While much of the current focus is on applying new technology to sailing television, those who have been in the epicentre of an event such as the America’s Cup, know that clever images are not really the cornerstone of sustainable regatta coverage.
France puts his finger on it, when he talks about 'The Conflict'.
One of the features of an America’s Cup and its preliminary series are that no two days are ever the same.
On the water there is always some moment that sets the day aside from every other, and that is the story of the day. But it’s off the water that The Conflict really lights up. Who can forget the momentous media conferences with the characters of the 1987 America’s Cup? Young Chris Dickson needling the uncomfortable master, Dennis Conner. Tom Blackaller played all to perfection, and Harold Cudmore was an able foil.
The Black Hatted New York Yacht Club got eliminated early, with their laconic skipper John Kolius making an art form out of his use of Gallows Humour, when reluctant exit became more and more inevitable. Then of course there was the play of the fibreglass boats, with Michael Fay conducting that particular orchestra.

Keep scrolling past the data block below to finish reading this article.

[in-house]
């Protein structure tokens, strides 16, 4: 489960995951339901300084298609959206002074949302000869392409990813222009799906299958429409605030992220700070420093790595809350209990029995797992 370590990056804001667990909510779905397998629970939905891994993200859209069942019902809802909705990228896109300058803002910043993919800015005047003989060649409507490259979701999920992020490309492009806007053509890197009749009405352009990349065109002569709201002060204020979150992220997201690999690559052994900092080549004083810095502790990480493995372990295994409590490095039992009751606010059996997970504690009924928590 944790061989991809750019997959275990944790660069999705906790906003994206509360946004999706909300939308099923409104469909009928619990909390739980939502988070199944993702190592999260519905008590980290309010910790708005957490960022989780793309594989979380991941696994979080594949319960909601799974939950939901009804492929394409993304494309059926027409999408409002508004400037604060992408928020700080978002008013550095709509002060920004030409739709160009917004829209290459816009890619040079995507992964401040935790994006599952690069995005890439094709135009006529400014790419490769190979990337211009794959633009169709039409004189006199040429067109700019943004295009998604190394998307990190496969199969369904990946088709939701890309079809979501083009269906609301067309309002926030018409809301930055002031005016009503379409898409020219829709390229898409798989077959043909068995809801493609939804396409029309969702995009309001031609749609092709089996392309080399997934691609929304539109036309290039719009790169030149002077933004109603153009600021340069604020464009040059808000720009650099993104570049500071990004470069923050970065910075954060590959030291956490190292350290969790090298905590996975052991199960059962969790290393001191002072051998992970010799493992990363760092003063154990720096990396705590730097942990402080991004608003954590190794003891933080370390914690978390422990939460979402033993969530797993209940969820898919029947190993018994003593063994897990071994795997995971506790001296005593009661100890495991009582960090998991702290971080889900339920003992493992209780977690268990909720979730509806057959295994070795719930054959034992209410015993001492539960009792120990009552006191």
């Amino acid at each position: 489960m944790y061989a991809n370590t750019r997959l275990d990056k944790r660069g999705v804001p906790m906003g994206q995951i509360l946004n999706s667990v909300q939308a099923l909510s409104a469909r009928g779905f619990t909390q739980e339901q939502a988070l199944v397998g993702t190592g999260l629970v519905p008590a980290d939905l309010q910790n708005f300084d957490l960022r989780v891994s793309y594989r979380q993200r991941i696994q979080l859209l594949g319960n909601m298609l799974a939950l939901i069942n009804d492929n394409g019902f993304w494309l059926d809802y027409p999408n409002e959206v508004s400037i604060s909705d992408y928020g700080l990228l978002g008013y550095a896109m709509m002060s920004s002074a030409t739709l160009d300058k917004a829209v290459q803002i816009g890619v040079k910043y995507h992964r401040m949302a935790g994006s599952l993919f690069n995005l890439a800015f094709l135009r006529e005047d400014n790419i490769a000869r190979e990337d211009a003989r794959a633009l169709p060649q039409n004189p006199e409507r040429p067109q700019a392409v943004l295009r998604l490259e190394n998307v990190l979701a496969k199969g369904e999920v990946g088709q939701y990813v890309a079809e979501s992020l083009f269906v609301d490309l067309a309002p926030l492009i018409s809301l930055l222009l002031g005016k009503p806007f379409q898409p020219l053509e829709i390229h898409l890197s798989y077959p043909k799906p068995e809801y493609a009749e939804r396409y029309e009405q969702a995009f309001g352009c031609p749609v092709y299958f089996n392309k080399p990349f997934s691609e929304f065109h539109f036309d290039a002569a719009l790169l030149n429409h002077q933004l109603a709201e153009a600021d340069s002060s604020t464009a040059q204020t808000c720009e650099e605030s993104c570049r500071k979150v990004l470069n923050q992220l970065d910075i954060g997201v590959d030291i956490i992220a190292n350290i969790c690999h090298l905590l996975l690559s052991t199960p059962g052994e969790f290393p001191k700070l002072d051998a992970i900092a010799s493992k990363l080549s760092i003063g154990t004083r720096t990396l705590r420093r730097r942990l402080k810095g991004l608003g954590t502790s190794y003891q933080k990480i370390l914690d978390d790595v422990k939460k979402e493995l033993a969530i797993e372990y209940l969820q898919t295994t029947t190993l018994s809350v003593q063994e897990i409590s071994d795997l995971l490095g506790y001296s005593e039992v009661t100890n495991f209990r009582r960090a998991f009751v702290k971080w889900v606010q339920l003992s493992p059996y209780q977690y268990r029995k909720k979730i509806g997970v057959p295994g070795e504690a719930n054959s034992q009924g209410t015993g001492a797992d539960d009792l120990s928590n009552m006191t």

In 1992 it was the bowsprit, the tandem keel, Paul Cayard and the Italians against the Kiwis. Remember the boats breaking and sinking? The betting scandal in Auckland? The needling from Butterworth in Valencia? It was there in 2010, in Valencia – when you had two billionaires who didn’t like each other finally having to sort it out on the water – all played out on television.
But even the race itself is theatre as much as it is sport – almost like a bullfight.
'Good sailing television does actually work, is because there is tremendous drama in sailing,' says France. 'It means that there is a whole series of segments about which the half knowledgeable viewer has some idea about what is going on. There’re pre-starts, and then the start, and then they’ll go off, and the viewer knows they can probably make a cup of tea at that point, because 10 minutes later they will go around a mark.
Monsoon Cup 2009. Kuala Terengganu, Malaysia. 3 December 2009. Photo: Brendon O'Hagan/Subzero Images
'A good commentator would say 'I wouldn’t have gone that far across..' and so on, and will very quickly pick up on the snafus etc. And, some commentators are very quick to pick up on that sort of detail', he adds.
'The things that I think are terribly important are to work out just what you are trying to achieve. If it is some way of enhancing the marketability of a professional sporting circuit then that is one answer. And that answer may be Vanity TV – which looks good for the sponsors; and the owners are happy with some good shots of their boats. That sort of thing is usually beautifully shot. The owners go away with a good DVD. And everyone is happy – that is all they want.